George Barr McCutcheon, the author of this special Leonaur two-in-one edition of the Anderson Crow stories, is perhaps better known to many as the writer of ‘Brewster’s Millions,’ the farcical yarn of a hapless man’s attempts to send spend millions of dollars so that he might inherit millions more. McCutcheon was also well regarded for his ‘Graustark’ series of novels based in a fictional central European country and written in the spirit of ‘The Prisoner of Zenda.’ Anderson Crow, the central character in this book, can be compared—in his own way—to Sir Arthur Conan-Doyle’s famous hussar, Brigadier Gerard. In these stories, McCutcheon has created gentle investigative fiction combined with a touch of humour and the stories are as much a good natured insight into small town American life at the time of the First World War as they are stories of detection. The deputy marshal of rural Tinkletown is essentially a buffoon who has a high opinion himself and blithely overlooks the truth that the successful outcomes of his endeavours are the result of good fortune rather than good work on his part. The first part of this good value collection contains short stories featuring Crow and the folk of Tinkletown, following these is a complete novel about the kidnapping of Crow’s foundling daughter—a serious and personal case for the marshal as he sets out to recover his lost child. Plot twists, mayhem, killings and the strange doings in an allegedly haunted house all combine to foil the Crow’s endeavours. For collectors and fans alike, this Leonaur edition is an excellent opportunity to own and read these well loved tales.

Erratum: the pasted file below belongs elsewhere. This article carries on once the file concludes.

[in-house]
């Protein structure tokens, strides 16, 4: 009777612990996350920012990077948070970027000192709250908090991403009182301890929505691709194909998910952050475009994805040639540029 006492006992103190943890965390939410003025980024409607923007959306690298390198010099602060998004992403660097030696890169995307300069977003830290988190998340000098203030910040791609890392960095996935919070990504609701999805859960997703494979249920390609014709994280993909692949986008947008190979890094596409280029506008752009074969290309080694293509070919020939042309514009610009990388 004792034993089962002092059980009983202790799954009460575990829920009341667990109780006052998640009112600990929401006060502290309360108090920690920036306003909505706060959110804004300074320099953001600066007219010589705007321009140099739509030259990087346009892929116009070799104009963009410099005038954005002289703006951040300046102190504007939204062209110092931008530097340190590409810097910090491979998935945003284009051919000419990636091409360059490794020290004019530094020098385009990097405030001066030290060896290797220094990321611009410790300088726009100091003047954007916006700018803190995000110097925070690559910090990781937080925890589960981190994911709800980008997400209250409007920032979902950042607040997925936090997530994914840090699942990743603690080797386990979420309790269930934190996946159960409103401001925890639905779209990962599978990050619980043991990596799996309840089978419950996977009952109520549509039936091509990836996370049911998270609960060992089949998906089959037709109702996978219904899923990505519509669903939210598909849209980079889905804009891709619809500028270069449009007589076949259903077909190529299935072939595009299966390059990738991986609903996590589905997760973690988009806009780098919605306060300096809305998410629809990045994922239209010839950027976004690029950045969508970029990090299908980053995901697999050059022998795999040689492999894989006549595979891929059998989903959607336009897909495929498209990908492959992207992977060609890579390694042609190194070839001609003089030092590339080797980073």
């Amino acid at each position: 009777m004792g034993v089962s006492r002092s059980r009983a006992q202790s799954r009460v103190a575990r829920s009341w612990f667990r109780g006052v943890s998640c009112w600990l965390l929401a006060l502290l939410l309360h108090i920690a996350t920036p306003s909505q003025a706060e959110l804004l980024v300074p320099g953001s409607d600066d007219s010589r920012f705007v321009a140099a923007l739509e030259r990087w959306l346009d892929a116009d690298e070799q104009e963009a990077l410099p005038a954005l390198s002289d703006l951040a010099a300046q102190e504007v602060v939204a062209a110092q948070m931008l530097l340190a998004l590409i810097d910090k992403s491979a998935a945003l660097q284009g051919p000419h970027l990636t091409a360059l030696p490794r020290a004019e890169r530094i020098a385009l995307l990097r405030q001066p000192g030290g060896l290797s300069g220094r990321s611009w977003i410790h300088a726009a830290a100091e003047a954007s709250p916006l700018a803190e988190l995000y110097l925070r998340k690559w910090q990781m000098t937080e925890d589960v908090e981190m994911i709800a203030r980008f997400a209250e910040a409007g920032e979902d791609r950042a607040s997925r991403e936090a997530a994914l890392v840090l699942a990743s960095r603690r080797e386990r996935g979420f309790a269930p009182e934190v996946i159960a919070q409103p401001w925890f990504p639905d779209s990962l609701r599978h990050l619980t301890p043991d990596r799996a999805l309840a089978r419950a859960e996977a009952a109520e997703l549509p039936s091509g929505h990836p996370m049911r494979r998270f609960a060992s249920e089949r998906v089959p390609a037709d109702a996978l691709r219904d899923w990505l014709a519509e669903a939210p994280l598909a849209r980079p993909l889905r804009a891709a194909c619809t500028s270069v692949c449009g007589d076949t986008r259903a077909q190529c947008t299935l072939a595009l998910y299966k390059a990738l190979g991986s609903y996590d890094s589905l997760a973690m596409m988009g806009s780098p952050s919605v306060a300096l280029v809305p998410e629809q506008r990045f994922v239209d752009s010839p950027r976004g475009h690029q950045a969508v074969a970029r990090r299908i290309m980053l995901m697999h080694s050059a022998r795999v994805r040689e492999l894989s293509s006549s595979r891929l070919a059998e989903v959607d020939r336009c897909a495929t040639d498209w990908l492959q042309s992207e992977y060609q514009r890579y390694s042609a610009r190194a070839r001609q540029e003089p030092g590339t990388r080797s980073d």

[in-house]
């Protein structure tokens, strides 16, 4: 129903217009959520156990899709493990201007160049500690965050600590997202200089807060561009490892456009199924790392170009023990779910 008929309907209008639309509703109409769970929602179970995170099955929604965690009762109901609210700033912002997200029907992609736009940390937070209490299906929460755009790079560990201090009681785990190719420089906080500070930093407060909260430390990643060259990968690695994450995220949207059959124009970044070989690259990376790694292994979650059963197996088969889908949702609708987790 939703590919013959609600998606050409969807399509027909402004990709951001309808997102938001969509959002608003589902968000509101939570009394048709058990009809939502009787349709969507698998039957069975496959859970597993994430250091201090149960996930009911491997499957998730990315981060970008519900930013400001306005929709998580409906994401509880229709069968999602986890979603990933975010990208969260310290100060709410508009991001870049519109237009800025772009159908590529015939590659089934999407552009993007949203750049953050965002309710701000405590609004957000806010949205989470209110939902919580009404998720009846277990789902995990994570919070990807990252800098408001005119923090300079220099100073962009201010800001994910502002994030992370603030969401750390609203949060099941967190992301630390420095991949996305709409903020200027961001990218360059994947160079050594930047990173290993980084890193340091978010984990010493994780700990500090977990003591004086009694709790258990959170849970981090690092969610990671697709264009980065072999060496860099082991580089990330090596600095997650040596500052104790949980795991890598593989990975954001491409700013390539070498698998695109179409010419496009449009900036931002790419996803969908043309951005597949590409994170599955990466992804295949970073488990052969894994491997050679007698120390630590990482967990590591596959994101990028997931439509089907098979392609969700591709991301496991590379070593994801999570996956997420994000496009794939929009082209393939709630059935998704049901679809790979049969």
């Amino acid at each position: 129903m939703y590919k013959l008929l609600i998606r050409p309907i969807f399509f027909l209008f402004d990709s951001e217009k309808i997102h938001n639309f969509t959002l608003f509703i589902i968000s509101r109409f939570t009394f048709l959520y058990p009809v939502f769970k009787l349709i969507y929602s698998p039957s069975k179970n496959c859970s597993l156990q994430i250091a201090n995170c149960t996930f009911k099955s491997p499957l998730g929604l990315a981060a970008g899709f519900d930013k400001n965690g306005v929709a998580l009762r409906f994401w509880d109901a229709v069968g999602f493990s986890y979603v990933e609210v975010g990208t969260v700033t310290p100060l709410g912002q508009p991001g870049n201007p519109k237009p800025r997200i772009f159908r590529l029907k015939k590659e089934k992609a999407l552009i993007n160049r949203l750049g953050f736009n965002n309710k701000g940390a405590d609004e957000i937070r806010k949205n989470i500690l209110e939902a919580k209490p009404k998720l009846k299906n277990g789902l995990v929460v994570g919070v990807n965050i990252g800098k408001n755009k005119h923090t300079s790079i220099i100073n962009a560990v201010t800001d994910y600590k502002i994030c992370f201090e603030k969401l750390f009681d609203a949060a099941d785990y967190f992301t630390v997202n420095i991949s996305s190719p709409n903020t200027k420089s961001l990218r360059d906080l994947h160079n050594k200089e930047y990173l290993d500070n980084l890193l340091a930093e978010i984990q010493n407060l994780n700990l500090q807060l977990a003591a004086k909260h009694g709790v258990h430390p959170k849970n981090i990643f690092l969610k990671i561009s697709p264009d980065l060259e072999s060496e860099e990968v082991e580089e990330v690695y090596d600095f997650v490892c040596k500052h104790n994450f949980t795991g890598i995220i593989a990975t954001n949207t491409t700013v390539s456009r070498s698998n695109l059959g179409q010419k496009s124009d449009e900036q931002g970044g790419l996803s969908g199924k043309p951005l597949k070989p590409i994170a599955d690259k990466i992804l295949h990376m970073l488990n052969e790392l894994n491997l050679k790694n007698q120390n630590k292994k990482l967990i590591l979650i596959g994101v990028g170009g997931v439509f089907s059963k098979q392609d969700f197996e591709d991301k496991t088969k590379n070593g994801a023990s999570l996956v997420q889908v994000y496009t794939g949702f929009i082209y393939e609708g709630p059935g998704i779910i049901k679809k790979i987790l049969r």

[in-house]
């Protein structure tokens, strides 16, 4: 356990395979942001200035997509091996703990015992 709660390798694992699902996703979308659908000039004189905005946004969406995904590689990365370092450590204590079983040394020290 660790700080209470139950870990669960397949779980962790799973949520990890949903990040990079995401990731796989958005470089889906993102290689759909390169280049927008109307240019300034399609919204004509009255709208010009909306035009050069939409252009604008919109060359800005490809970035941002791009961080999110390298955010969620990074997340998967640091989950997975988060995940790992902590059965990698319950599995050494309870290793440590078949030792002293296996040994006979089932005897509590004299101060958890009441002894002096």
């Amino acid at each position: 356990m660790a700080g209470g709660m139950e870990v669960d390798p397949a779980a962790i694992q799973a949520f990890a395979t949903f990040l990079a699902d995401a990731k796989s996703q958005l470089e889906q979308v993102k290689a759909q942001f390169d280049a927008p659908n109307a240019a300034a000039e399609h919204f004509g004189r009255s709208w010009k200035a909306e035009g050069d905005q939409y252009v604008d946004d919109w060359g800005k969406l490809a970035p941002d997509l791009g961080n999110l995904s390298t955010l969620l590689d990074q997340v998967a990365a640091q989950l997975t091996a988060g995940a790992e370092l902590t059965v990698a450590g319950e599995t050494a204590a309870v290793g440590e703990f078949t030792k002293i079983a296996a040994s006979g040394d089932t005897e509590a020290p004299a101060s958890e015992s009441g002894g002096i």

Leonaur editions are newly typeset and are not facsimiles; each title is available in softcover and hardback with dustjacket.